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Ultralight series is the best for hikers
- Familiarity: I've put it through the wringer
I have used most of the ultralight series kits and they are all awesome. they are inexpensive compared to other kits so you can get different ones for different jobs. I usually carry the .9 when I go out on longer hikes with just me or a friend or two. I carry the .3 on short hikes with just me, or on a group hike where someone else is carrying a more comprehensive kit. I use the pro on bigger group trips. I keep a .7 in my school backpack so I always have a kit nearby. With them being so inexpensive if you have to use most of the contents in the kit you can just buy a new one. If you go to REI and get all of their refill kits it will cost you about $25. So it is just easier to get a whole new kit.
AMK kits always come well stocked you don't need to add too much unless you have personal issues that require medication or something. A few things that you should consider adding are more bandaids, more medications, some Quickclot and a SAM splint if you have room for one.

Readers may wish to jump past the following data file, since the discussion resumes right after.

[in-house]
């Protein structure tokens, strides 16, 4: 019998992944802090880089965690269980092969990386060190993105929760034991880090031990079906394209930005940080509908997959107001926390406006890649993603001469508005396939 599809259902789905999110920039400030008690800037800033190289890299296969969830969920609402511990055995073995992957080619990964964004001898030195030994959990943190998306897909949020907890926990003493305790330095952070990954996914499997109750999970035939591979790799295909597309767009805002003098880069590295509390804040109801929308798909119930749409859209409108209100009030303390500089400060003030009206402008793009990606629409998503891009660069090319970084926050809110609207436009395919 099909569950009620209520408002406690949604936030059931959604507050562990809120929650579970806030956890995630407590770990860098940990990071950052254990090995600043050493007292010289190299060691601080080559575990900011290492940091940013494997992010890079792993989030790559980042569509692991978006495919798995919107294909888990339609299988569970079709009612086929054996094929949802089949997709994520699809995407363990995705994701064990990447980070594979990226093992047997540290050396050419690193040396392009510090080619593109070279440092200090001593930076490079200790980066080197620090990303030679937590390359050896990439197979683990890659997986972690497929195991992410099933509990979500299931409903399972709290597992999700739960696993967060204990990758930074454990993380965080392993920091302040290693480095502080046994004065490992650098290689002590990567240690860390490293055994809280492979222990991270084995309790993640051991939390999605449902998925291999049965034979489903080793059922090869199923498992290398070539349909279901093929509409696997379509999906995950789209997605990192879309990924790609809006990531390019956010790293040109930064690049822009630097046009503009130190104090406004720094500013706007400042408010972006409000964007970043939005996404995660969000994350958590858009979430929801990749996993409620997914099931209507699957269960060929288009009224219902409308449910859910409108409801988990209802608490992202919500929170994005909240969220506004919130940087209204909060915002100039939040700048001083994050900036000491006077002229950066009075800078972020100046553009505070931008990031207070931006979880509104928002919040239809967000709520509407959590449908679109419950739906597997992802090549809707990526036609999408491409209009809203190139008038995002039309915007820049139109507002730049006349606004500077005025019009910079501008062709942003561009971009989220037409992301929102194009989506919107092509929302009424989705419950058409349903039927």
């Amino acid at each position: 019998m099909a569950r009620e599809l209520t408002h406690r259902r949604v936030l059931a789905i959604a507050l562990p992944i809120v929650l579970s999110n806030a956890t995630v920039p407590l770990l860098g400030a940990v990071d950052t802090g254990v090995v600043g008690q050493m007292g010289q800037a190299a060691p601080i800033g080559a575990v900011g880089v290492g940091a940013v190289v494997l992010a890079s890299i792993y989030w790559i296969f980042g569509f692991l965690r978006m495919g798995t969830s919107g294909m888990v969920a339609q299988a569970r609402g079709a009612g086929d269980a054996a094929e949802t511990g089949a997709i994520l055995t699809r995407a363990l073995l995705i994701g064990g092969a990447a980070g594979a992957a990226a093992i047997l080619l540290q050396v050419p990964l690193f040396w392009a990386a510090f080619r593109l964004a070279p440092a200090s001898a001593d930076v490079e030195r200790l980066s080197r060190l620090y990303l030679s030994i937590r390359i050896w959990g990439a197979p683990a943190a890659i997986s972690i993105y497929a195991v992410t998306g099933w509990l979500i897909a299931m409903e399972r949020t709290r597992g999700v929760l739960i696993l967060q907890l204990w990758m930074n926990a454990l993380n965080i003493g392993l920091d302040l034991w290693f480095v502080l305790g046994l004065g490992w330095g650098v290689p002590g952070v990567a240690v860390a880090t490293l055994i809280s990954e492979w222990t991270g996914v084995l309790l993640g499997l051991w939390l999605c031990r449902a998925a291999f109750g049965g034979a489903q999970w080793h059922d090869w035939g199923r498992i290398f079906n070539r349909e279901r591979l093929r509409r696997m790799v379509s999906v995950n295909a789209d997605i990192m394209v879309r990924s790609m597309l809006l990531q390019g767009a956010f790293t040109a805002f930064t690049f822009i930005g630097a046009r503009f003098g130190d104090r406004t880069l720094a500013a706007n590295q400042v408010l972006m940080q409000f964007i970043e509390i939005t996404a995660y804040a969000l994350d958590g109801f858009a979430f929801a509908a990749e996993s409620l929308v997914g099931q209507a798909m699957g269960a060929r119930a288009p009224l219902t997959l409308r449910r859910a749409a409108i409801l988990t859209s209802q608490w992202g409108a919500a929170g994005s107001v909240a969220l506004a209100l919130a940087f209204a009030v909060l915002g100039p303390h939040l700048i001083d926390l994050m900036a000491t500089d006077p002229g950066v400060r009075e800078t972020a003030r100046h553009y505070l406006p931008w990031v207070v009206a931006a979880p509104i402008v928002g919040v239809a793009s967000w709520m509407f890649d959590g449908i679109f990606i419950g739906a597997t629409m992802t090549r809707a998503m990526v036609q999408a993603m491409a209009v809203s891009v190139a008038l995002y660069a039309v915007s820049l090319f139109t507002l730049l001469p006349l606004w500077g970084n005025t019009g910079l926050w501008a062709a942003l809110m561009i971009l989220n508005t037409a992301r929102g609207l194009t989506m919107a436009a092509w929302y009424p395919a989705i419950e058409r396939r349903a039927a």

Bandaids and medication are the things you will most likely use from you kit and these kits don't come with that many.
I also added a SWAT-T to it.
Overall this kit is a great buy and if you plan on doing any hiking or biking this is the kit for you. It is very light weight and you will almost forget it is there.
Easily fits in a Osprey "Raven" 14
Leaves plenty of room for other essentials. (Osprey "Raptor" 14 is the same basic size); perfect size for cycling hydration packs, especially mtn. biking.
Now You See It...
Not as large as it seems in this pic. (just have it flattened out for detail).